Kat was no expert at shielding. Barely a novice. Everything she knew she had learned through books and online tutorials about meditating and chi and stuff. So while she could muffle others feelings a little, it was far more difficult when they were in close proximity and had such a large mental presence like Jack seemed to have. Unlike most of her other peers though who had out of control raging hormones, Jack's mind seemed to be very poignant and focused and was probably one of the first times she'd ever felt another's "emotions" without it bothering her or making her want to run away. "You know, I--don't really need a tutor." She was very well aware there was probably a countless number of other things the upperclassman would rather be doing than babysitting the teenage mutant ninja freshman.
He kept walking, thumbing the pockets of his jeans. A pencil stuck out from behind his ear, but other than that he had no bag or jacket. "Sure."
She sighed and had to fight the urge to roll her eyes. Stupid boys. "Where're we goin' anyway?"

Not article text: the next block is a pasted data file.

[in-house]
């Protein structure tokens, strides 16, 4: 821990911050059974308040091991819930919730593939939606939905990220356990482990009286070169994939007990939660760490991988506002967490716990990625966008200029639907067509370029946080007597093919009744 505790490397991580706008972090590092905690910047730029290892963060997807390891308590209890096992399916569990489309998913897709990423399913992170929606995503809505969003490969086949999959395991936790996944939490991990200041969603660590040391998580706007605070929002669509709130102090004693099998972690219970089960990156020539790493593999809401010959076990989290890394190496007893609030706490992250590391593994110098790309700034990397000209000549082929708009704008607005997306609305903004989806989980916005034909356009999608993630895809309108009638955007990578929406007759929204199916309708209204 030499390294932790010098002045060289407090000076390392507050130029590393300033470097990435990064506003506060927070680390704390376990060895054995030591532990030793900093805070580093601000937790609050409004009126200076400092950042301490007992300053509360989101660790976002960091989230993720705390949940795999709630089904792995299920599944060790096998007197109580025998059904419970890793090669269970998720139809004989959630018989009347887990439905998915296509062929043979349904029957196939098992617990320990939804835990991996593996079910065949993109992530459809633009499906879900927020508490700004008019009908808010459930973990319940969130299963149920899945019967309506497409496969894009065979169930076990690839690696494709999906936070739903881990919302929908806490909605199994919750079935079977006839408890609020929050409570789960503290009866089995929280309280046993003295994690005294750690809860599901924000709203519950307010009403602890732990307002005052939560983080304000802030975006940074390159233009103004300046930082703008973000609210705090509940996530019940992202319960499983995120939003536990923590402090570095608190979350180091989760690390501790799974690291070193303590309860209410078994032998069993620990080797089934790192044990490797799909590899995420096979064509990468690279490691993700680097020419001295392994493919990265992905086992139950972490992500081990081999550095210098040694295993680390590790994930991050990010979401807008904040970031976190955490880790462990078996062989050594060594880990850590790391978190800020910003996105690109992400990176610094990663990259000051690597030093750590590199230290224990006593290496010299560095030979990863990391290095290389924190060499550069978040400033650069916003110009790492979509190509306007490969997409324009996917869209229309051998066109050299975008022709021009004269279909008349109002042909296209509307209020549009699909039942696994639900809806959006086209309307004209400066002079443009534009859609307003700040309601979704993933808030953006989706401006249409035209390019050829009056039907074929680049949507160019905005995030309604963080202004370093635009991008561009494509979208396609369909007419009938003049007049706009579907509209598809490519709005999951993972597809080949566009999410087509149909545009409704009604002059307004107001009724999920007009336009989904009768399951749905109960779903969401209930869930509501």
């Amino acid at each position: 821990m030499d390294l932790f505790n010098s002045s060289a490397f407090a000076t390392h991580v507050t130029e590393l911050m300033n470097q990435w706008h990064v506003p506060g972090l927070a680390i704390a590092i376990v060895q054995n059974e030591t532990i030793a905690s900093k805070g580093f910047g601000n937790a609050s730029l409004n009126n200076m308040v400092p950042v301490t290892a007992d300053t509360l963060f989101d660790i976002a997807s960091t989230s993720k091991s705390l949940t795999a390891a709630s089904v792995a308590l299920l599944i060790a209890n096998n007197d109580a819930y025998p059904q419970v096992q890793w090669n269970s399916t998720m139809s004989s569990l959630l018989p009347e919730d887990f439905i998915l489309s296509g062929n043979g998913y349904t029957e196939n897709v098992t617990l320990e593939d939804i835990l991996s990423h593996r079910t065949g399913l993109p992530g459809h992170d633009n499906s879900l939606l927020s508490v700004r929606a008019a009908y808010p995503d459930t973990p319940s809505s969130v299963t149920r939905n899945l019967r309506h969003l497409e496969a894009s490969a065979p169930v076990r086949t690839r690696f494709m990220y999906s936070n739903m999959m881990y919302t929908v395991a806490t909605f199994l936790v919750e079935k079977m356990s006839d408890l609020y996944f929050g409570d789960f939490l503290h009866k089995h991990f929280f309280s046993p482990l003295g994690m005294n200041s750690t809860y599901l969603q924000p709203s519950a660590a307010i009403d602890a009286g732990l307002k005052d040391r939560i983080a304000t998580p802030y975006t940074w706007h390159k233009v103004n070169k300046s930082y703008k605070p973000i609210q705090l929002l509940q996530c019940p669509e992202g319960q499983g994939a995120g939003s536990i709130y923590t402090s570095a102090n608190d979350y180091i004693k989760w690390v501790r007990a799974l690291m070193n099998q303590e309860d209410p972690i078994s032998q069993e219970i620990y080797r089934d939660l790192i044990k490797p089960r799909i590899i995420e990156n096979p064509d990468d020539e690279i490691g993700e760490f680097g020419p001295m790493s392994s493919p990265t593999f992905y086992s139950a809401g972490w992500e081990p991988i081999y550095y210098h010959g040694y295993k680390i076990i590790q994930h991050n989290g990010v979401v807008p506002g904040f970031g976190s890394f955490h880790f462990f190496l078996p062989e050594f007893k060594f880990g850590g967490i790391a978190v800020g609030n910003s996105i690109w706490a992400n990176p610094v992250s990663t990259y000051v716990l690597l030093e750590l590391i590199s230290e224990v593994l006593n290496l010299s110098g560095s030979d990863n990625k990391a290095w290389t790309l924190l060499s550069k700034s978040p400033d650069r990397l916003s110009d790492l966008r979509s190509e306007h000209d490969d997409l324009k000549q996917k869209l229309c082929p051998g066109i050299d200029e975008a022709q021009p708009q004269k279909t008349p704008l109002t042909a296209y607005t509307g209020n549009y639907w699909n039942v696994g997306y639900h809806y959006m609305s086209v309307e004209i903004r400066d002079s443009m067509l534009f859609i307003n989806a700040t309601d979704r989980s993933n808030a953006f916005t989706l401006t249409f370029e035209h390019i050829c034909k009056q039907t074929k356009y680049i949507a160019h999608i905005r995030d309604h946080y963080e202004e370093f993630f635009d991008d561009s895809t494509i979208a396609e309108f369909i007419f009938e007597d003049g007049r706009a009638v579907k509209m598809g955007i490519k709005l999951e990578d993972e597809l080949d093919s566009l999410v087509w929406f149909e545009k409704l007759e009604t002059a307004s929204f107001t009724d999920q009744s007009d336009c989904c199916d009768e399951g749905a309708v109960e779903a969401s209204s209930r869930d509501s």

Kat didn't do cafeteria food. She had way too many allergies. "Why?" It was so loud there. And so many people. She had been perfectly content in the library with her thermos of peach iced tea thank you very much.
"Ok. Well. I can--meet you in the quad or something when you're done?"
"It'll take two seconds. Relax." He walked in; at this time the food court was rather empty except a couple of people occupying tables near the back, and he popped his credit chip into a vending machine to grab a bag of chips. "Want anything?"
She sighed and stiffly followed him inside. It wasn't that crowded but it still made her uncomfortable. She started counting to five and breathing to relax. She stood to the side gripping her notebook to her chest. When he asked if she wanted anything shook her head. "I can't eat anything without reading the packaging first." She could have just said she wasn't hungry but then he might have gotten her something anyway, because sometimes people did that. She still didn't get why. "Allergies." She practically lived on Lara bars and beef jerky.